Last week, I went through a few things I've learned from experience during the last couple years about how to be comfortable while smoking outside during the colder months. Most of last week had to do with what to wear; today's collection of tips is more about other things you can do to keep warm...
But I am starting with an apparel tip...specifically, wear layers of clothing. When smoking outdoors this month, I generally have a t-shirt, with a heavy flannel shirt over that, with my wool jacket over that. Before I found out about the flannel-lined pants, I would occasionally wear my jeans with a pair of sweat pants over them...yes, it looked goofy, but my legs stayed warm. I guess this is a basic tenet of staying warm no matter what activity you are engaging in, but it does work so that's why I'm including it.
Find out where your closest electrical plug is...hopefully on the outside of the house...purchase a heavy-duty extension cord long enough to reach to your normal smoking area and set up an electric heater near you. The tricky part is what kind. I have used several different space heaters to see what works best. We have a forced-air heater that just does not force air enough outside; maybe it works inside, but outdoors it is pretty worthless. I am currently using a radiant heat dish type of heater. It works fairly well if positioned correctly. Someone else told me about a heater attachment you can put on the top of a propane tank that is supposed to give off much more heat. I have no doubt that would work even better, but then I would dealing with an open flame of sorts on a wood floor...and I'm just nervous about that. My current space heater is very much like the one pictured above. In the minibarn where I set up to smoke, it keeps the area about 10 to 15 degrees warmer than the outside temp. Which brings me to the next point...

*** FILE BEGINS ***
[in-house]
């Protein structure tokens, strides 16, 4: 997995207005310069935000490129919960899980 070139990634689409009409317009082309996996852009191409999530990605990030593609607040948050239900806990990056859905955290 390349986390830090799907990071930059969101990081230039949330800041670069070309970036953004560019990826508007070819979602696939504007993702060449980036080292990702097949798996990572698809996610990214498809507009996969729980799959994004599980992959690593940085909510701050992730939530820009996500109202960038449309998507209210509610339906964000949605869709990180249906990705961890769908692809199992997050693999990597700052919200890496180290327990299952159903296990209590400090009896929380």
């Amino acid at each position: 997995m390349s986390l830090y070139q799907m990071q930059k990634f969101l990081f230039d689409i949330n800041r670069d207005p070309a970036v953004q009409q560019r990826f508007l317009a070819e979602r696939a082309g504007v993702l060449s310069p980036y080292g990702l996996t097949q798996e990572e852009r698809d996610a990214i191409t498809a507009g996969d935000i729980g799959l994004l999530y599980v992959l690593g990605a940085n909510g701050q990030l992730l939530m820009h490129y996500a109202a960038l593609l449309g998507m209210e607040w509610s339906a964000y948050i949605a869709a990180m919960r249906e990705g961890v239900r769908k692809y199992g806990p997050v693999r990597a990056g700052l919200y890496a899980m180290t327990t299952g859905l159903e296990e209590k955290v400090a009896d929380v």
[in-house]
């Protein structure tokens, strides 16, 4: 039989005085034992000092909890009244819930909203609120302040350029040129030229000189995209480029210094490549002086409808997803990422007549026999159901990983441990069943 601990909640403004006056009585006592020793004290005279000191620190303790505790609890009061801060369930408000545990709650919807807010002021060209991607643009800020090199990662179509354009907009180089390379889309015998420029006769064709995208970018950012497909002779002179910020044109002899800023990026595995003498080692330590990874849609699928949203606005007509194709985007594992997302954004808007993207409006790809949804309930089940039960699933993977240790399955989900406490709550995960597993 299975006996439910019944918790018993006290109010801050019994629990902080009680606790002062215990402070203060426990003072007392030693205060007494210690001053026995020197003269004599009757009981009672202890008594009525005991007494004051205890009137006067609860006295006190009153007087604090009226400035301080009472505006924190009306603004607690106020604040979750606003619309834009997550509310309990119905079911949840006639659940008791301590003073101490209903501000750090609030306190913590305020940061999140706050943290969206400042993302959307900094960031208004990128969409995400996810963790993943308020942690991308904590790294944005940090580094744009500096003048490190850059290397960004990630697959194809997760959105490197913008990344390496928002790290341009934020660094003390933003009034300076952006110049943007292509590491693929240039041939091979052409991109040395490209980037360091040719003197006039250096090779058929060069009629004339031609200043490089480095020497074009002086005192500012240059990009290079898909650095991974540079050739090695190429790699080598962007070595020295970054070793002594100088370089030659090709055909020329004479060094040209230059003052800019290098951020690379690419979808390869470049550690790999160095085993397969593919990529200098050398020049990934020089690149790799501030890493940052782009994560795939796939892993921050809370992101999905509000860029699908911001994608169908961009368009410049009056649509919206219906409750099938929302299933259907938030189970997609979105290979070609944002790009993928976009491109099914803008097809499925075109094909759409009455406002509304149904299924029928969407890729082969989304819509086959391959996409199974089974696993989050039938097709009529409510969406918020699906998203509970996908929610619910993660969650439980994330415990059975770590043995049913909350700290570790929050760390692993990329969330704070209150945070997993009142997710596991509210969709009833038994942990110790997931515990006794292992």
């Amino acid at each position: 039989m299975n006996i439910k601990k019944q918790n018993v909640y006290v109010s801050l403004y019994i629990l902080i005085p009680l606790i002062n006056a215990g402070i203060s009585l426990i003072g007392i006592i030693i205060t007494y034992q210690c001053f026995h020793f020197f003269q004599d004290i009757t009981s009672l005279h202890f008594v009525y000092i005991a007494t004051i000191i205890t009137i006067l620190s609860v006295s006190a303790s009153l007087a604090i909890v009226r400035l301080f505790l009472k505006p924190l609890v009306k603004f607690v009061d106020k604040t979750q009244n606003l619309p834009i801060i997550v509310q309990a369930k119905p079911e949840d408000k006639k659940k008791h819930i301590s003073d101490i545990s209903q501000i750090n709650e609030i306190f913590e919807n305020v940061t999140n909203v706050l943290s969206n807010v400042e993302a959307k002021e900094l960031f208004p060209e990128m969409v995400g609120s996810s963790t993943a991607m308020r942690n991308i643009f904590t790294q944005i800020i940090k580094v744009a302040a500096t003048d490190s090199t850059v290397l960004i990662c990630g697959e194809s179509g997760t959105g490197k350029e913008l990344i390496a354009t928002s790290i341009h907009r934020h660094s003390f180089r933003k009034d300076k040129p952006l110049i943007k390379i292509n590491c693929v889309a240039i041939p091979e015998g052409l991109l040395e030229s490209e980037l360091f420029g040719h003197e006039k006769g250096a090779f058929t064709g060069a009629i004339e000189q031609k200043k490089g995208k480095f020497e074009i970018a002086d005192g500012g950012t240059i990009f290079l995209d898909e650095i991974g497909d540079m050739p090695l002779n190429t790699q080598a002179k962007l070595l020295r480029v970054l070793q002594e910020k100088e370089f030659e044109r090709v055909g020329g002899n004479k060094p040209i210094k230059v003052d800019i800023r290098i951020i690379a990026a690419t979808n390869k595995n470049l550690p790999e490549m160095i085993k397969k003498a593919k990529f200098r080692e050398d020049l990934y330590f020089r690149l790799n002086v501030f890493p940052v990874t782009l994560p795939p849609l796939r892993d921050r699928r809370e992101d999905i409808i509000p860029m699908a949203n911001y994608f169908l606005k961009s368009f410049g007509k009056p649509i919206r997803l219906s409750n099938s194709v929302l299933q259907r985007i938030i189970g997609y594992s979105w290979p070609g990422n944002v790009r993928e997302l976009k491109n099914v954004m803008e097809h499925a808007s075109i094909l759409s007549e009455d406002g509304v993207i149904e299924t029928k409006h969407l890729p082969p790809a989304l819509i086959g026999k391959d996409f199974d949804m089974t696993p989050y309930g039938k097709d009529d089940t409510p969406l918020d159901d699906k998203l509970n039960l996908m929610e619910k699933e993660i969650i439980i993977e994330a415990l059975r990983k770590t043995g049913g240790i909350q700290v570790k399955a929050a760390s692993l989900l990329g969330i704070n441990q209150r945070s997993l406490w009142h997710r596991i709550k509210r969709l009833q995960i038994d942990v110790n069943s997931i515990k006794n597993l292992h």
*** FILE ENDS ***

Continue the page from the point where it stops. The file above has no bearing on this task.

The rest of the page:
The worst thing about smoking outdoors is often the wind chill. It doesn't matter so much if it's a "dry cold" or a "wet cold," if the wind is blowing at 20 miles an hour, it is blowing all that cold air into your face and blowing your body heat away. Find away to beat the wind. Put up a tarp, build a wall, hide behind a building...or in one! When we moved here, the house did not have a garage, so we bought a mini-barn. After 2 winters of suffering in the cold, my wife said okay to me smoking in the barn during the winter months. We cleared a spot near the door, I hung a tarp to partition off the front and back halves a bit (keep the heat and smoke in the front), and I keep the door open a crack to allow ventilation. Has it helped? You bet! The downside is that the mini-barn is bare wood inside and readily absorbs the smell of the smoke, so the barn does not have the better aroma anymore...well, actually I'm okay with it, but my wife is not nearly as keen on it!
One other thing I learned the other night about smoking in the cold is choosing the right cigar. I smoked a stick the other night that was a Connecticut Shade wrapper and despite my efforts to keep the temperature regulated, the coldness and dryness conspired to cause the wrapper to pop and break before I was done with it. If you are smoking outdoors in cold, dry weather, your best choice is a cigar with a thicker, more resilient wrapper leaf like a Broadleaf Maduro. Actually, I think most maduro leaves would work, but the point is to choose carefully and stay away from very thin, delicate leaves like Shade and Sumatra.
I hope this has been fun and informative and I would also like the information to continue. If you have more tips about herfing in the cold, please leave a comment below.